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Household survey evidence on domestic workers in Ethiopia

Household survey evidence on domestic workers in Ethiopia
Household survey evidence on domestic workers in Ethiopia
Whilst much scholarly attention of this nascent field of domestic service work focuses on protecting the rights and security of foreign/migrant domestic workers, the nature of domestic service work undertaken within national borders has escaped the attention of both researchers and public policy makers. Outlining the findings from a large household survey data in Ethiopia collected from seven major urban areas covering the period from 1994 to 2004, this paper departs from the usual focus on rights-based perspective and foreign migrant domestic service workers. Instead, the paper attempts to contribute to our understanding of the profile of domestic service providers, the significant drivers of participation in the provision of domestic services and the welfare of unpaid and paid domestic service workers in Ethiopia. In doing so, the paper contributes to the development of a greater evidence base, relevant for both researchers and public policy practitioners alike.
0264-2069
824-840
Kedir, Abbi
7f483768-95d6-4f29-a9ab-edc067cfbbfc
Rodgers, Peter
78e39552-3d65-4b44-b0e1-10043ba3ff5d
Kedir, Abbi
7f483768-95d6-4f29-a9ab-edc067cfbbfc
Rodgers, Peter
78e39552-3d65-4b44-b0e1-10043ba3ff5d

Kedir, Abbi and Rodgers, Peter (2018) Household survey evidence on domestic workers in Ethiopia. The Service Industries Journal, 38 (11-12), 824-840. (doi:10.1080/02642069.2018.1484111).

Record type: Article

Abstract

Whilst much scholarly attention of this nascent field of domestic service work focuses on protecting the rights and security of foreign/migrant domestic workers, the nature of domestic service work undertaken within national borders has escaped the attention of both researchers and public policy makers. Outlining the findings from a large household survey data in Ethiopia collected from seven major urban areas covering the period from 1994 to 2004, this paper departs from the usual focus on rights-based perspective and foreign migrant domestic service workers. Instead, the paper attempts to contribute to our understanding of the profile of domestic service providers, the significant drivers of participation in the provision of domestic services and the welfare of unpaid and paid domestic service workers in Ethiopia. In doing so, the paper contributes to the development of a greater evidence base, relevant for both researchers and public policy practitioners alike.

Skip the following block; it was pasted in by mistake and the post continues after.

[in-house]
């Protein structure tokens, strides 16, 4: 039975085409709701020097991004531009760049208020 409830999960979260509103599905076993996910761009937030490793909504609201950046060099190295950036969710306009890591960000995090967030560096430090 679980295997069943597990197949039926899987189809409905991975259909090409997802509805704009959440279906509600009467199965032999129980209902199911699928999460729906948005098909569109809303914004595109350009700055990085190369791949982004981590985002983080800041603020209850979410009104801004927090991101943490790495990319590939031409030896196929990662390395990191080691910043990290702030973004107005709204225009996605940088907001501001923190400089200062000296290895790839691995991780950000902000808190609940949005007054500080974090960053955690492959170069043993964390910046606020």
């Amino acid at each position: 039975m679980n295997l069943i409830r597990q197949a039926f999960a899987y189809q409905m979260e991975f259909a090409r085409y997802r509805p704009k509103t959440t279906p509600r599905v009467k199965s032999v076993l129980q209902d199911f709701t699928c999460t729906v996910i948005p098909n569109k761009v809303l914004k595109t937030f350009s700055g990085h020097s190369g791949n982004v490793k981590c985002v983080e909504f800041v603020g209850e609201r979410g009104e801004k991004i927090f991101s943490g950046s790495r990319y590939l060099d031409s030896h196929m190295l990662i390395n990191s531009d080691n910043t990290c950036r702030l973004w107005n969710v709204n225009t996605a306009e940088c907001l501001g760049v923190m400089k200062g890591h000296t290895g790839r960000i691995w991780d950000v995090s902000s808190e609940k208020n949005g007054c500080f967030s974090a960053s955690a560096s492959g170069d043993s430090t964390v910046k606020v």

Full text not available from this repository.

More information

Accepted/In Press date: 30 May 2018
e-pub ahead of print date: 11 June 2018
Published date: 2018

Identifiers

Local EPrints ID: 442392
URI: http://eprints.soton.ac.uk/id/eprint/442392
ISSN: 0264-2069
PURE UUID: 9f59a162-cbc5-4090-ac23-bd2083cb031b

Catalogue record

Date deposited: 14 Jul 2020 16:32
Last modified: 06 Oct 2020 22:06

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